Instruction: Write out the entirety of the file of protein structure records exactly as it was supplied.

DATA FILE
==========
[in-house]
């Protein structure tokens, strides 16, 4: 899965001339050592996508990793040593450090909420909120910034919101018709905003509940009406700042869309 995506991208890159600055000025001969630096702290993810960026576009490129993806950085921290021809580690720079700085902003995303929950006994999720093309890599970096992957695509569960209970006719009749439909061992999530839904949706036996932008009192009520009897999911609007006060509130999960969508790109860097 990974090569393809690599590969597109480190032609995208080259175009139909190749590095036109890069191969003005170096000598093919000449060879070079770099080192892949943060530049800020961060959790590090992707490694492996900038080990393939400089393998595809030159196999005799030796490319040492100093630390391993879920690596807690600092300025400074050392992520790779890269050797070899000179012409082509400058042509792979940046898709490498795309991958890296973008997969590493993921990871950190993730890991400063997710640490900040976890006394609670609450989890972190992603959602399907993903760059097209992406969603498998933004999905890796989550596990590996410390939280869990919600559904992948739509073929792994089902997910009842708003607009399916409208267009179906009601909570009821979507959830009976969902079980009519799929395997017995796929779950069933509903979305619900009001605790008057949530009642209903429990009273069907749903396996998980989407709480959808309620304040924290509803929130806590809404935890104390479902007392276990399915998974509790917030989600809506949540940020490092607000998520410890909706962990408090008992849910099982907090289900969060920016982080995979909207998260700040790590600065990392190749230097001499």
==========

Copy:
[in-house]
């Protein structure tokens, strides 16, 4: 899965001339050592996508990793040593450090909420909120910034919101018709905003509940009406700042869309 995506991208890159600055000025001969630096702290993810960026576009490129993806950085921290021809580690720079700085902003995303929950006994999720093309890599970096992957695509569960209970006719009749439909061992999530839904949706036996932008009192009520009897999911609007006060509130999960969508790109860097 990974090569393809690599590969597109480190032609995208080259175009139909190749590095036109890069191969003005170096000598093919000449060879070079770099080192892949943060530049800020961060959790590090992707490694492996900038080990393939400089393998595809030159196999005799030796490319040492100093630390391993879920690596807690600092300025400074050392992520790779890269050797070899000179012409082509400058042509792979940046898709490498795309991958890296973008997969590493993921990871950190993730890991400063997710640490900040976890006394609670609450989890972190992603959602399907993903760059097209992406969603498998933004999905890796989550596990590996410390939280869990919600559904992948739509073929792994089902997910009842708003607009399916409208267009179906009601909570009821979507959830009976969902079980009519799929395997017995796929779950069933509903979305619900009001605790008057949530009642209903429990009273069907749903396996998980989407709480959808309620304040924290509803929130806590809404935890104390479902007392276990399915998974509790917030989600809506949540940020490092607000998520410890909706962990408090008992849910099982907090289900969060920016982080995979909207998260700040790590600065990392190749230097001499």